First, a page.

6 great sport channels
Football, Rugby, UFC, GAA
All free when you join eir Broadband
Maria Sharapova has admitted to failing a drugs test at the Australian Open earlier this year.
It was widely rumoured that Sharapova would announce her retirement from tennis after calling a press conference for Monday in Los Angeles, but instead the former world number one confirmed her positive test for the banned substance meldonium, which she has been taking since 2006 for health reasons.
Meldonium was only added to the list of banned substances on January 1 but the 28-year-old admitted she did not read the updated list when she received a letter from the World Anti-Doping Agency in December.
"I received a letter from the ITF [International Tennis Federation] last week that I failed a drug test at the Australian Open," she said. "I did fail the test and I take full responsibility.
"For the past 10 years I have been given a medicine called Mildronate by my family doctor. A few days ago after I received the ITF letter I found out it also has another name - Meldonium - which I did not know.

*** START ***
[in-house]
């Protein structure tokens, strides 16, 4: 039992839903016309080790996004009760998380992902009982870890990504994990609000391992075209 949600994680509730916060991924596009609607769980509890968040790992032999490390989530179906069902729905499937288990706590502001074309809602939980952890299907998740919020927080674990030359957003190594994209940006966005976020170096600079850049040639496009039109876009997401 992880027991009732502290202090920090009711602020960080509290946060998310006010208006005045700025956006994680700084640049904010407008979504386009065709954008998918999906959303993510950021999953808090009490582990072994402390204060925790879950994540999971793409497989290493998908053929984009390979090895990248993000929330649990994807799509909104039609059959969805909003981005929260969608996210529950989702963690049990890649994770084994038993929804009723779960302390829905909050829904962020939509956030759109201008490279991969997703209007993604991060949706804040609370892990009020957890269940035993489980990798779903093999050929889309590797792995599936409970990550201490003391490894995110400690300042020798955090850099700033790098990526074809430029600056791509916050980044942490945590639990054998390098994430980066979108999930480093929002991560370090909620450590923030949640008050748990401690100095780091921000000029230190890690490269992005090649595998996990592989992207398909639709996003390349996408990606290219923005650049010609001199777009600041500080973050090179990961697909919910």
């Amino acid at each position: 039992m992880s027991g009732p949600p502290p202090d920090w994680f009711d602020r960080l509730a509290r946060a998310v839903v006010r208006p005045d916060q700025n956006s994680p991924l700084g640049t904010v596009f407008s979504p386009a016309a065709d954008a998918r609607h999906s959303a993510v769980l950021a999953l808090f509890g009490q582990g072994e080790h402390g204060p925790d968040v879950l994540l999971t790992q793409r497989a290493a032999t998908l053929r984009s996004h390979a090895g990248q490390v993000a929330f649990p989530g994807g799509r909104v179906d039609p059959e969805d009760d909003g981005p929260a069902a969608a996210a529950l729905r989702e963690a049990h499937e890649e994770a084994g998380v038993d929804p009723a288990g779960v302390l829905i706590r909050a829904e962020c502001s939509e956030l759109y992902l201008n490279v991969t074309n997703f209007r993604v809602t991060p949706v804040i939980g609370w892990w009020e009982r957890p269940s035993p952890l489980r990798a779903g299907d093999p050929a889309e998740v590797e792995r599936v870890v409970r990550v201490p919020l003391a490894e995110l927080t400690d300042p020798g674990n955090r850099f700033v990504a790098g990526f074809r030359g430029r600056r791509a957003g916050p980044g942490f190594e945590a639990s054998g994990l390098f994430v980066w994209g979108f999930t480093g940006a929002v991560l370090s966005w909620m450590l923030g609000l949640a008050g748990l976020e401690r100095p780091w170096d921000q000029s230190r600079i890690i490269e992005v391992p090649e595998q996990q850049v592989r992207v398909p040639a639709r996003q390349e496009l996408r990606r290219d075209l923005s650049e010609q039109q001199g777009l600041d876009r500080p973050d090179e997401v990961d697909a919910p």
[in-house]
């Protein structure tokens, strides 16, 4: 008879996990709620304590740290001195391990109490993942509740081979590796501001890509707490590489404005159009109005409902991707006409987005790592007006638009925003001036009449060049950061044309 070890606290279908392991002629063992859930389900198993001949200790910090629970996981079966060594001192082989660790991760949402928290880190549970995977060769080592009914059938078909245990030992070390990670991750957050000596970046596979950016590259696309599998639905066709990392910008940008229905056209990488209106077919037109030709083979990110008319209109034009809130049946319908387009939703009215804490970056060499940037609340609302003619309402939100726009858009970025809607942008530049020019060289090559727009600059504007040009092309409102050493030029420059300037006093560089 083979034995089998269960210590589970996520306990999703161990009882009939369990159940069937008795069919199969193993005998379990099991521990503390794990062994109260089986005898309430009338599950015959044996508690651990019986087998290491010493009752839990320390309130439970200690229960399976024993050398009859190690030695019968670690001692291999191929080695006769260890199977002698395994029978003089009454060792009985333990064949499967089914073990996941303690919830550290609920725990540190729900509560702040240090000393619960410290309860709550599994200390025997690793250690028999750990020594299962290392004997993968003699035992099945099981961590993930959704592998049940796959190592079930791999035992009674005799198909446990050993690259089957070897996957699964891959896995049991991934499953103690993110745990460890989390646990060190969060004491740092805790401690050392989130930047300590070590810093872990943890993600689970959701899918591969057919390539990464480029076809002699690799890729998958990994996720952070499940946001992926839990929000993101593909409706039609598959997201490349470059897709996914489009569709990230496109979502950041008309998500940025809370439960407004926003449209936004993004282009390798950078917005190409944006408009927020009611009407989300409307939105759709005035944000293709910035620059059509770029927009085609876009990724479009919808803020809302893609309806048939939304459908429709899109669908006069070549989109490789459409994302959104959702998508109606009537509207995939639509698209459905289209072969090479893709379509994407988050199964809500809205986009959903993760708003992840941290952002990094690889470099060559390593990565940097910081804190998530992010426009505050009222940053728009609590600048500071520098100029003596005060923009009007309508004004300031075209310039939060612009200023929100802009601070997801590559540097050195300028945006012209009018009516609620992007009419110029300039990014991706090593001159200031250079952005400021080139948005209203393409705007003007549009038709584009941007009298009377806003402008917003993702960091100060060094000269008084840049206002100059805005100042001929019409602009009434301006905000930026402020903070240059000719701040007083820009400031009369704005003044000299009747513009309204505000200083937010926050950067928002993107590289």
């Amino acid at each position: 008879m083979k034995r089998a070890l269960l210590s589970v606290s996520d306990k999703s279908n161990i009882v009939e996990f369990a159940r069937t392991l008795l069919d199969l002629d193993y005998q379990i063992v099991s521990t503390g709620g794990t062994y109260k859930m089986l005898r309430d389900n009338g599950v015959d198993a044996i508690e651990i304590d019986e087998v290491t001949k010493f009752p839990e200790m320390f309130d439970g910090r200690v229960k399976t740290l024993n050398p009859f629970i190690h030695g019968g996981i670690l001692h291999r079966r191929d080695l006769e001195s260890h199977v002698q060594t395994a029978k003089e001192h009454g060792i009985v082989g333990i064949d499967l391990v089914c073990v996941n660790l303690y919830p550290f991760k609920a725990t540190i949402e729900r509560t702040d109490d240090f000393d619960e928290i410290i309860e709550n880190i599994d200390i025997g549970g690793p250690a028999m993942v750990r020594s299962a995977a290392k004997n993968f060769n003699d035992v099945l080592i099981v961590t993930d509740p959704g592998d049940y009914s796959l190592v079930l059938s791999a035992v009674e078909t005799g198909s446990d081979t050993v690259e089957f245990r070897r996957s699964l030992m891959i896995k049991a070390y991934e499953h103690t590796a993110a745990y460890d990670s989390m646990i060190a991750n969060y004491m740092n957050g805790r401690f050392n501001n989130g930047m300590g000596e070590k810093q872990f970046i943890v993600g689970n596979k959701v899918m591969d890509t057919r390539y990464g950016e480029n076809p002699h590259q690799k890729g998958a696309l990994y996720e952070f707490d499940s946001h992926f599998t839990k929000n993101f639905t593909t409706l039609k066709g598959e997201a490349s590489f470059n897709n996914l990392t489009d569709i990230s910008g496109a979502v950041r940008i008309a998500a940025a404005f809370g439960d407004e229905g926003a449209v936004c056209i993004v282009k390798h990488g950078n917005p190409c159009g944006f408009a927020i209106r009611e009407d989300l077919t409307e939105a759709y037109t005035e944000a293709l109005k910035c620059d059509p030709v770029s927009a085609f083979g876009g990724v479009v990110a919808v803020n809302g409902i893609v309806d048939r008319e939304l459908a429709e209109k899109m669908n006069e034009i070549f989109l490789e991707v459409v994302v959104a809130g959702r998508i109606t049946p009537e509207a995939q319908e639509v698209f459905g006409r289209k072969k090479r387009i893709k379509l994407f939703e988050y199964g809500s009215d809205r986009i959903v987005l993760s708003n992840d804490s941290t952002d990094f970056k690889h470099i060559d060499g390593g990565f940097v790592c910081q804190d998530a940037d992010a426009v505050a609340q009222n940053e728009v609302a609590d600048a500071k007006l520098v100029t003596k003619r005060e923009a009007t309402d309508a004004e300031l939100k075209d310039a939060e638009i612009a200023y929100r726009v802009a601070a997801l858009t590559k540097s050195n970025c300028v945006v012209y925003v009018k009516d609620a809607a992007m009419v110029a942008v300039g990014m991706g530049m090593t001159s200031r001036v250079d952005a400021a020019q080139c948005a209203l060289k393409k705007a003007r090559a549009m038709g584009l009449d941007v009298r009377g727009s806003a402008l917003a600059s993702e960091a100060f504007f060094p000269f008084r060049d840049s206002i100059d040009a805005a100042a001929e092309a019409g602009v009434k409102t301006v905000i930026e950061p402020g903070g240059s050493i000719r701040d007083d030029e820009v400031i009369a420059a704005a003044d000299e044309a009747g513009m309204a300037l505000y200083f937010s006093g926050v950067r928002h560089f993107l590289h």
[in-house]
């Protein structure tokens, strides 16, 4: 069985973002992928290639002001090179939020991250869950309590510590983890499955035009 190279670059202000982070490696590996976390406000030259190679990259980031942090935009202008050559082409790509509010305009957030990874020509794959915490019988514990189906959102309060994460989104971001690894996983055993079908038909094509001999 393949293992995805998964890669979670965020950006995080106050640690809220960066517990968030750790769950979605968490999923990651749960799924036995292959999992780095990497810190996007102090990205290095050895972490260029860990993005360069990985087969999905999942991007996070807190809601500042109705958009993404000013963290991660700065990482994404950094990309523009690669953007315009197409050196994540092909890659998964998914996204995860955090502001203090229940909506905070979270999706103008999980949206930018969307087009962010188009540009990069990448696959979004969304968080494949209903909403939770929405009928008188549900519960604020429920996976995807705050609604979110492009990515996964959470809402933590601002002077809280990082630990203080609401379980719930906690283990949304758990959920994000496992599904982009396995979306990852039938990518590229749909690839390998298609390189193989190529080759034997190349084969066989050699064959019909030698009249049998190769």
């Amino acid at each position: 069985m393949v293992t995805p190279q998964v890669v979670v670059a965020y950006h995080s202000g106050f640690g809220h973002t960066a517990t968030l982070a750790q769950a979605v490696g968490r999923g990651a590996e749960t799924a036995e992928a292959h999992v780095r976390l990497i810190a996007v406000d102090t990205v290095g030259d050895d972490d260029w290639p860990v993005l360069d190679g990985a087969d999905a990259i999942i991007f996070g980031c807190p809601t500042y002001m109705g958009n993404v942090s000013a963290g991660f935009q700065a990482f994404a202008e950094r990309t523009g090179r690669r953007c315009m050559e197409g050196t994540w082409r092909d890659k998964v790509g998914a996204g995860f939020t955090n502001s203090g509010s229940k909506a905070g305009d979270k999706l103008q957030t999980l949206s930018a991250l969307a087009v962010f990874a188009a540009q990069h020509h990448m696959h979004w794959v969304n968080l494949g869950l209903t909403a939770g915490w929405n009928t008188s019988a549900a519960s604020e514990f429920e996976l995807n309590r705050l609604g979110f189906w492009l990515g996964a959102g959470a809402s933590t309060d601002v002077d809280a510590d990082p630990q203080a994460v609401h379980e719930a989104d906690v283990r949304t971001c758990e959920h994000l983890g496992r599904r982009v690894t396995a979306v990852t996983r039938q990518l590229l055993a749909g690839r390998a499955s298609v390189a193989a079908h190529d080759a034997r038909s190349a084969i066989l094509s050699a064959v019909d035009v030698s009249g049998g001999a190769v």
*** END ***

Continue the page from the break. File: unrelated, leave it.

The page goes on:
"It's very important for you to know that, for 10 years, this medicine was not on WADA's banned list and I had been legally taking the medicine for the past 10 years.
"But on January 1 the rules changed and Meldonium became a prohibited substance, which I had not known.
"I was getting sick very often and I had a deficiency in magnesium and a family history of diabetes, and there were signs of diabetes. That is one of the medications, along with others, that I received."
Sharapova has yet to learn what sanctions she will face but hopes to continue her career.
"I made a huge mistake. I know I face consequences and I didn't want to end my career this way. I hope I will be given the chance to play this game again."
The Russian has only played one tournament this year - the Australian Open - due to an arm injury, and she will be provisionally suspended pending a full hearing into the positive drugs test.
Sportswear company Nike has suspended its contract with the player until the investigation is complete.